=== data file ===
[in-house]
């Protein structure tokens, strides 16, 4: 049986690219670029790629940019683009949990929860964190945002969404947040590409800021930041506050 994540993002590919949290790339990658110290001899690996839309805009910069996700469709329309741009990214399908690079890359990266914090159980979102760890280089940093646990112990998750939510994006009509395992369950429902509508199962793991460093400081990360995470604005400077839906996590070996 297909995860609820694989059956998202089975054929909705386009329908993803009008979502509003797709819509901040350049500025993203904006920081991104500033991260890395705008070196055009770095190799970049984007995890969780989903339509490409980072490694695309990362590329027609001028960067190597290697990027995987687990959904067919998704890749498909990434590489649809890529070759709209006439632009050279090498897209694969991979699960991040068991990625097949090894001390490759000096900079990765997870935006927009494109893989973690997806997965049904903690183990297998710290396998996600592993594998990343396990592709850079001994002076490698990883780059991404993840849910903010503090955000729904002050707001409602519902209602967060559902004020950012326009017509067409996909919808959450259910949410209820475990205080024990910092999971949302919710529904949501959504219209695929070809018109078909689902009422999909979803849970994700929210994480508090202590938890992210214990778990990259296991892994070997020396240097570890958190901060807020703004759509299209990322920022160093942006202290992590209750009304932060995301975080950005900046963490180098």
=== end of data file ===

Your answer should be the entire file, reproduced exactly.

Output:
[in-house]
């Protein structure tokens, strides 16, 4: 049986690219670029790629940019683009949990929860964190945002969404947040590409800021930041506050 994540993002590919949290790339990658110290001899690996839309805009910069996700469709329309741009990214399908690079890359990266914090159980979102760890280089940093646990112990998750939510994006009509395992369950429902509508199962793991460093400081990360995470604005400077839906996590070996 297909995860609820694989059956998202089975054929909705386009329908993803009008979502509003797709819509901040350049500025993203904006920081991104500033991260890395705008070196055009770095190799970049984007995890969780989903339509490409980072490694695309990362590329027609001028960067190597290697990027995987687990959904067919998704890749498909990434590489649809890529070759709209006439632009050279090498897209694969991979699960991040068991990625097949090894001390490759000096900079990765997870935006927009494109893989973690997806997965049904903690183990297998710290396998996600592993594998990343396990592709850079001994002076490698990883780059991404993840849910903010503090955000729904002050707001409602519902209602967060559902004020950012326009017509067409996909919808959450259910949410209820475990205080024990910092999971949302919710529904949501959504219209695929070809018109078909689902009422999909979803849970994700929210994480508090202590938890992210214990778990990259296991892994070997020396240097570890958190901060807020703004759509299209990322920022160093942006202290992590209750009304932060995301975080950005900046963490180098």